Connect to share and comment
US vows to "continue to ratchet up the pressure" on Iran's controversial nuclear program.
Western countries fear Iran is pursuing nuclear weapons, a charge Tehran denies. The issue has prompted a series of Western-backed multilateral sanctions over the years, but the decades-long standoff has recently become front-and-central for the US and Iran as the two play war games in the Persian Gulf.
The new sanctions will affect 11 companies tied to the Iranian government as well as a shipping agency, a technical university, and four individuals, according to the Associated Press. Oil prices rallied on the news, reported Bloomberg.
Top US Treasury official David Cohen told AP that "we will continue to ratchet up the pressure so long as Iran refuses to address the international community's well-founded concerns about its nuclear program," adding that the new measures are "taking direct aim at disrupting Iran's nuclear and ballistic missile programs as well as its deceptive efforts to use front companies to sell and move its oil."
Wired's Robert Beckhusen, however, cautioned against over-hyping Iran's purported technical capabilities. Referring to the recently released 2012 Annual Report on Military Power of Iran, Beckhusen concluded that "the Pentagon no longer believes a future Iranian missile will be able to strike America," noting, "there’s no reference to such a missile being able to hit any place outside of the Middle East or Eastern Europe," and even that, he claims is worth a little "skepticism." After all, the Islamic Republic, he wrote, "wants you think its missiles are pretty great."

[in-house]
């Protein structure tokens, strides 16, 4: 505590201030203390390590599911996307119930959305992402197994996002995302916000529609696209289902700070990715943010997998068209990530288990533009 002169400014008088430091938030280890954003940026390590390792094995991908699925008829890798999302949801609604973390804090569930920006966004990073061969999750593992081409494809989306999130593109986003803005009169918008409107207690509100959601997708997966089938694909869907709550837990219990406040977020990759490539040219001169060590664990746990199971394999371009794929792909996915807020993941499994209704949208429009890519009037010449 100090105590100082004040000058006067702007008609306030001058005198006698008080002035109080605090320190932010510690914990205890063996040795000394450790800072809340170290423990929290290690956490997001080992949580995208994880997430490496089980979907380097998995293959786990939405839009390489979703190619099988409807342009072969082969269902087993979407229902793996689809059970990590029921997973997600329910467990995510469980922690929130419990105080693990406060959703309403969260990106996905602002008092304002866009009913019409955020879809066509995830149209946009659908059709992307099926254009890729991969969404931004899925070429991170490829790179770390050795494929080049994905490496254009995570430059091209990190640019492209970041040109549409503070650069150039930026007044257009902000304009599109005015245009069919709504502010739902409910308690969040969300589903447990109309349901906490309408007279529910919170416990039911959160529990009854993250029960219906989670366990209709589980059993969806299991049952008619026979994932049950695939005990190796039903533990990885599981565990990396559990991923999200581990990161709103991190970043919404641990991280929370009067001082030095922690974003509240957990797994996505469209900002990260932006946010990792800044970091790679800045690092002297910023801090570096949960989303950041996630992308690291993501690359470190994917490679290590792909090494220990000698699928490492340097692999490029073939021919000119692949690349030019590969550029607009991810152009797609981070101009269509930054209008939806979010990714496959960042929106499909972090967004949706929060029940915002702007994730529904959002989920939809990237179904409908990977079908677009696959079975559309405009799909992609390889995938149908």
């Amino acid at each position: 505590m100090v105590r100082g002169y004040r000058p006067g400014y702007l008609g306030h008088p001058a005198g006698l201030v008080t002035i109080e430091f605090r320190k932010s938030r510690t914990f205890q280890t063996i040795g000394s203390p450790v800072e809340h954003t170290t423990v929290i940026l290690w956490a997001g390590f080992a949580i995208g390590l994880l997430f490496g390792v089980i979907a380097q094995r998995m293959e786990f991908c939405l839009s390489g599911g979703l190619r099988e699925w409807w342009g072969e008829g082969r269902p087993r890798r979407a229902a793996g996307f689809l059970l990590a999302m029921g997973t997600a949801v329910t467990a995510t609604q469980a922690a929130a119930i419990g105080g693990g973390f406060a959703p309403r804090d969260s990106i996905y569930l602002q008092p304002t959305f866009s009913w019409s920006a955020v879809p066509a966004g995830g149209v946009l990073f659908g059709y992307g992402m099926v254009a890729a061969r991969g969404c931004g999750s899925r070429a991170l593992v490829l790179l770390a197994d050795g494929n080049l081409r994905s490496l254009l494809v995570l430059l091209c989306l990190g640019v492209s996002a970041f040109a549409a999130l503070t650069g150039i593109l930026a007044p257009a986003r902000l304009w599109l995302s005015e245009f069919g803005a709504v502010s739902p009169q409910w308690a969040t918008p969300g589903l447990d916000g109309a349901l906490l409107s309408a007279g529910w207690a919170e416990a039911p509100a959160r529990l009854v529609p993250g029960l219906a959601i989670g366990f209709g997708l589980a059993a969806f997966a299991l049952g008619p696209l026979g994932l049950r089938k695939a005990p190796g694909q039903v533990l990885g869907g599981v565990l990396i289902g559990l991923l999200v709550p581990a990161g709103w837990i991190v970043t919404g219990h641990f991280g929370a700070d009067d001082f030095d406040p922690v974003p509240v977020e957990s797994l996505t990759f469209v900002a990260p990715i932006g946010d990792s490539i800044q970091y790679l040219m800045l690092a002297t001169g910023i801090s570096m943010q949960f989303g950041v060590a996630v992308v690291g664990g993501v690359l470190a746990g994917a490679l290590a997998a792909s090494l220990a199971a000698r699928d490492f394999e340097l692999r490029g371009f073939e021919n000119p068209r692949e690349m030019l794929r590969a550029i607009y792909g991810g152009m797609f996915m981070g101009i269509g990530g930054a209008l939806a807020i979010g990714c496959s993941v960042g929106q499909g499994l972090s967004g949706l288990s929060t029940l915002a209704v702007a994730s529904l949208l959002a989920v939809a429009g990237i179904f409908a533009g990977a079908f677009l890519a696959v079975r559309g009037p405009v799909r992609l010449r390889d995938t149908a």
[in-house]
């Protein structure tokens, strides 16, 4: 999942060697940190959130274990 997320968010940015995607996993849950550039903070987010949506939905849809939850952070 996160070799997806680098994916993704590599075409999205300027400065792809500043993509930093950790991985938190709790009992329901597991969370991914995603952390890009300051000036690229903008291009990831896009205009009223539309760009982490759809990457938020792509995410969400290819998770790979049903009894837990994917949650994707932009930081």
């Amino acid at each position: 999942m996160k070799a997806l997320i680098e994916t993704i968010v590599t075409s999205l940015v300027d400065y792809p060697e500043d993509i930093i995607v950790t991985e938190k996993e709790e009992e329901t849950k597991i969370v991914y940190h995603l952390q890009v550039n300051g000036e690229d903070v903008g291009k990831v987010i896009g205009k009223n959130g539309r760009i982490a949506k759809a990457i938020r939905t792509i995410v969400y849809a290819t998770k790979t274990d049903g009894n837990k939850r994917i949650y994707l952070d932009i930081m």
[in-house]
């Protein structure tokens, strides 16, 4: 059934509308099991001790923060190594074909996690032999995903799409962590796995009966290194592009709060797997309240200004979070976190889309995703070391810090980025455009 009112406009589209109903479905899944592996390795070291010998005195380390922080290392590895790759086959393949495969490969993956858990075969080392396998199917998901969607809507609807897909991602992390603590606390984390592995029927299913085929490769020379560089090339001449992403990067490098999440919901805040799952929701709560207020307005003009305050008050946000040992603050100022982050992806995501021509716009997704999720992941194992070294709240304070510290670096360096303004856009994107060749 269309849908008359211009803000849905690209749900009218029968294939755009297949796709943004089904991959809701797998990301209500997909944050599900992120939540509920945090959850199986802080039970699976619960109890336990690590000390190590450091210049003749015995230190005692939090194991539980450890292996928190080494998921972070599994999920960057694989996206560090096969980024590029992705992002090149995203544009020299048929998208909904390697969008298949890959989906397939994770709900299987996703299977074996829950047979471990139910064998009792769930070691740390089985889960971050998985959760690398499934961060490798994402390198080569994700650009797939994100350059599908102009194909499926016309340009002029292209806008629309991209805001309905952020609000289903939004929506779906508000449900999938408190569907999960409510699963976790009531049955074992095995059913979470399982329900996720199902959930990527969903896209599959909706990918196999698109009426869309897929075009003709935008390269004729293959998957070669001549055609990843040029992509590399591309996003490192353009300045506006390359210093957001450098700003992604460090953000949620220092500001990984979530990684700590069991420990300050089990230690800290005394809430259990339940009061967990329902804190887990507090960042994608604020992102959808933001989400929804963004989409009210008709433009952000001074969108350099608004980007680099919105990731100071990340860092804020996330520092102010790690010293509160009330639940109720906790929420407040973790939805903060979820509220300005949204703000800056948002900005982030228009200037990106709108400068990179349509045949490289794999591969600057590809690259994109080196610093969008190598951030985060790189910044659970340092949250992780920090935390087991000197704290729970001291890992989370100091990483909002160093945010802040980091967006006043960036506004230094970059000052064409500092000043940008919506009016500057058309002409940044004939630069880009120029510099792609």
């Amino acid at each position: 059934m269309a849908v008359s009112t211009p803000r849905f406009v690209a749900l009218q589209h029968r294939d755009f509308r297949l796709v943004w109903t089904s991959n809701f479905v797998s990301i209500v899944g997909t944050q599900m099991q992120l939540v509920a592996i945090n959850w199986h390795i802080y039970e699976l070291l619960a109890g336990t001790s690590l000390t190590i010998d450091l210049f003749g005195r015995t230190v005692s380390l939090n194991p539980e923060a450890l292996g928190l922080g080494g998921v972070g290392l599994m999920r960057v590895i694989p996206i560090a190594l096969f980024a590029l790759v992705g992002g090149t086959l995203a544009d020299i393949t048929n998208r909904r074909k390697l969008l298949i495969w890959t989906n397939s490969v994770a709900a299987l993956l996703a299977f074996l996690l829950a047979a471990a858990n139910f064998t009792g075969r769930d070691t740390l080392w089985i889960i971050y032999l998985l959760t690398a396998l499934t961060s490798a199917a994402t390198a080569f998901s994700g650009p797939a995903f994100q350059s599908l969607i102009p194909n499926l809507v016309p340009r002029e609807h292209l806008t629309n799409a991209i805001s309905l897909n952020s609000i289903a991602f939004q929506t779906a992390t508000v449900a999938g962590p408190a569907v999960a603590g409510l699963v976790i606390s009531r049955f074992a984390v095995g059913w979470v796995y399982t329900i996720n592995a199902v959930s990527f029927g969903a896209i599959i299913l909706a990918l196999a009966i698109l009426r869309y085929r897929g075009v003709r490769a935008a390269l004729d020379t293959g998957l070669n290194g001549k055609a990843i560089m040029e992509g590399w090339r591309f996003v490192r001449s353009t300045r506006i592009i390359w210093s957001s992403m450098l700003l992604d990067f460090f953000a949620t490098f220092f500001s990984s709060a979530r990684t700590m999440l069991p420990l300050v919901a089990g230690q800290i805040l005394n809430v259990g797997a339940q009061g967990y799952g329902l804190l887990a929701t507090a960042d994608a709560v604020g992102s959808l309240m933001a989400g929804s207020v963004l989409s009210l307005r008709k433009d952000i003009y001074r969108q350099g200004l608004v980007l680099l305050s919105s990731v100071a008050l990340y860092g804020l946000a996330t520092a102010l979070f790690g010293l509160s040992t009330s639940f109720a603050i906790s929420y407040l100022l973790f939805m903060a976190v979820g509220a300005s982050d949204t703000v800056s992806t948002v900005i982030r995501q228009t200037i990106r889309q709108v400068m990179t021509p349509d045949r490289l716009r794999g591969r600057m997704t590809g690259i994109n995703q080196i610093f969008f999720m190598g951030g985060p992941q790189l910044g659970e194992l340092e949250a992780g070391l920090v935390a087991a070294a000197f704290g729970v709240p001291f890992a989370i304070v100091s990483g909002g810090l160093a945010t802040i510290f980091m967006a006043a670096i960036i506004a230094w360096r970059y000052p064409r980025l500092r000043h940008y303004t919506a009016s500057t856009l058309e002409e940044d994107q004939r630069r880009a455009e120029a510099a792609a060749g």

This does not stop Western countries from seeking an end to Iran's believed quest for nuclear weapons, however. Today, the US went so far as to sanction several companies based in Hong Kong, Switzerland and Malaysia that US officials believe are serving as fronts for the Iranian government, reported AP.
More from GlobalPost: Iran and the nuclear double standard
The US also singled out four men for punishment: Iranian software engineer Hamid Reza Rabiee, Austrian Daniel Frosch of International General Resourcing FZE, Revolutionary Guard naval commander Ali Fadavi, and Hossein Tanideh, a former vice president of Pentane Chemistry Industries, according to AP.
Also today, Bloomberg reported that Abu Dhabi will be able to export oil through a pipeline that avoids the Strait of Hormuz -- a vital waterway shared by Iran and Oman and which the Islamic Republic has threatened to shut down in retaliation for sanctions.
The new $3 billion pipeline is set to open July 15, according to Bloomberg.